On one hand, would you ever want to hear anybody other than Dave Brubeck play Take Five? OK, maybe the surf rock version by Mike Rimbaud. On the other hand, there’s the argument that jazz, like classical or folk music, is a repertoire that any artist with the requisite talent ought to sink their teeth into. Which is where Champian Fulton is coming from on her new album, After Dark, a Dinah Washington tribute streaming at Spotify. Fulton will be playing that material and more in a rare duo show with bassist David Williams at Mezzrow on April 26 at 7:30 PM; cover is $20.

Covering material so closely associated with such an iconic figure is a potential minefield, but Fulton meets that challenge head-on, in a performance that’s respectful but not reverential. On one hand, Fulton has assimilated Washington’s style – those coy little swoops up into head voice, the dips into feline lows, and the spaces between the notes – to the point where there are are many places on this album where, if you didn’t know who the singer was, you would assume it was Washington. On the other, Fulton puts her own stamp on these songs. The new album is a mostly trio affair, with Williams and drummer Lewis Nash as rhythm section plus her dad Stephen Fulton on trumpet and flugelhorn on a handful of numbers.

Another way Fulton differentiates her versions from the originals is that she’s as nuanced and expressive a pianist as she is a singer. Lots of iconic tracks here, beginning with a slowly swinging, uncluttered, gently seductive take of Ain’t Misbehavin’, the elder Fulton’s gentle, smoky muted lines in contrast with the younger’s nonchalant good cheer. That Old Feeling has even more subtlety but also exuberant wit, right from the LOL intro. How does she tackle Washington’s signature song, What a Difference a Day Makes? She lets Nash give it a masterfully hushed, bossa tinge, her piano as spacious as her vocals, a lot more low-key than the original.

Blue Skies gets a rubato intro with a few wisps from Williams’ bow, the trumpet adding a New Orleans jauntiness as the swing kicks in, up to a considered, purposeful piano solo. The group does a perfectly acceptable job with Keeping Out of Mischief Now; on the other hand, it’s sort of redundant, Ain’t Misbehavin’, round two.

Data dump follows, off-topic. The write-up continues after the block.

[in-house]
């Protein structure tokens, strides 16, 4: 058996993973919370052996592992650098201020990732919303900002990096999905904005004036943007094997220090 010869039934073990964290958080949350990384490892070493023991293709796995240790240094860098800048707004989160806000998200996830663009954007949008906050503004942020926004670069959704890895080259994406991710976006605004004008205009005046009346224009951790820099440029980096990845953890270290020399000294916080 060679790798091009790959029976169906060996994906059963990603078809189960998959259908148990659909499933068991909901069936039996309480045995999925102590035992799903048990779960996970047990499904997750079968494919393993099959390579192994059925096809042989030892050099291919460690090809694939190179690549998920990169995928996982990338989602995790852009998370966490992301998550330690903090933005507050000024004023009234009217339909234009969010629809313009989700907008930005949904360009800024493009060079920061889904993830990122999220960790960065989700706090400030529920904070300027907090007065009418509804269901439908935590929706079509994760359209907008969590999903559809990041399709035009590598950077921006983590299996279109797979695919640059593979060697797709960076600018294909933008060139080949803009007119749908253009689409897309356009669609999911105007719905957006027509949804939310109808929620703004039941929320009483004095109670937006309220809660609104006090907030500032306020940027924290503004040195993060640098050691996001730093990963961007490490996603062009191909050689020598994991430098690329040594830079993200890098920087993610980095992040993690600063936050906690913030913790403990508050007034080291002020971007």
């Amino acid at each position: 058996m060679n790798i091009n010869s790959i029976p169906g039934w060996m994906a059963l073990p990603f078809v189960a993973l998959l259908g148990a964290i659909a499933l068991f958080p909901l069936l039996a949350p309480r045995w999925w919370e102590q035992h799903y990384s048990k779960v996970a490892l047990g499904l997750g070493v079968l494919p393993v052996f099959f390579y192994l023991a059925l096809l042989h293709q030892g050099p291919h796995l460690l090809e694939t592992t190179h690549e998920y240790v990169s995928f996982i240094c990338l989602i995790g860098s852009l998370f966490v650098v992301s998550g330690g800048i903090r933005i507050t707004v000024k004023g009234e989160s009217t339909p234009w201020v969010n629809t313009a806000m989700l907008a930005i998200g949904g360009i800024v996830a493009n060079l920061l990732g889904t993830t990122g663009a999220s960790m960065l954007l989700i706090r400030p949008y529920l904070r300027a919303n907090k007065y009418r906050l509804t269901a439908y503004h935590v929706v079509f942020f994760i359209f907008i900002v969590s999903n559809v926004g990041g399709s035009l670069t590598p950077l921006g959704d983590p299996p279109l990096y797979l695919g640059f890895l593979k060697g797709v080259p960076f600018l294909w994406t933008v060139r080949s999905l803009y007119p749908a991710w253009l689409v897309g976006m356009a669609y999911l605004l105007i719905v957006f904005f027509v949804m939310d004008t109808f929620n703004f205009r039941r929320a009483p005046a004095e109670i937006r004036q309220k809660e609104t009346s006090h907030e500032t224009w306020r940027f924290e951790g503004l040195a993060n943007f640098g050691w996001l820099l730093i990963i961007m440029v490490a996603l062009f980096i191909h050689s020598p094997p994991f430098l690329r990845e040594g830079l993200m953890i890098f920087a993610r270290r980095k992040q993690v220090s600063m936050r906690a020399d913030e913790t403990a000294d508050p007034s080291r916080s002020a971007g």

A Bad Case of the Blues is a showcase for the bandleader’s elegantly expansive command of that style on the piano as well as on vocals. Travelin’ Light makes a striking contrast between a rather stern, embittered backdrop and a distantly embittered, matter-of-fact approach to a sad storyline, the band picking it up, wryly trading eights as they wind it up to the final chorus. Mad About the Boy is the most stunning reinvention here, part Brecht/Weill, part Beethoven.

All of Me may be the Hotel California of vocal jazz, but the singer makes it worthwhile, with a bass/vocal intro that looks straight back to Sarah Vaughan and Joe Comfort. Give a close listen to the piano solo on slow, slinky version of Baby Won’t You Please Come Home: through the first verse, Fulton voices the lyrics emotion for emotion with her fingers, phrase by phrase, a neat trick. A steady, slow, vocal-less solo piano Midnight Stroll makes an apt closing track, another showcase for her purist command of the blues.

Throughout these songs, what’s most striking is how much care and attention Fulton gives every line, every word: she really sells the lyrics, which isn’t easy because, let’s face it, some of them would sound awfully prosaic delivered by someone who didn’t give a damn. Fulton moves effortlessly and vividly from delight, to wistfulness, to wounded angst in a matter of seconds and makes it seem completely natural, the work of a deep and insightful individual and a rare force on both the keys and the mic.

April 22, 2016 Posted by | blues music, jazz, Music, music, concert, review, Reviews | , , , , , , , , , , , , , | Leave a comment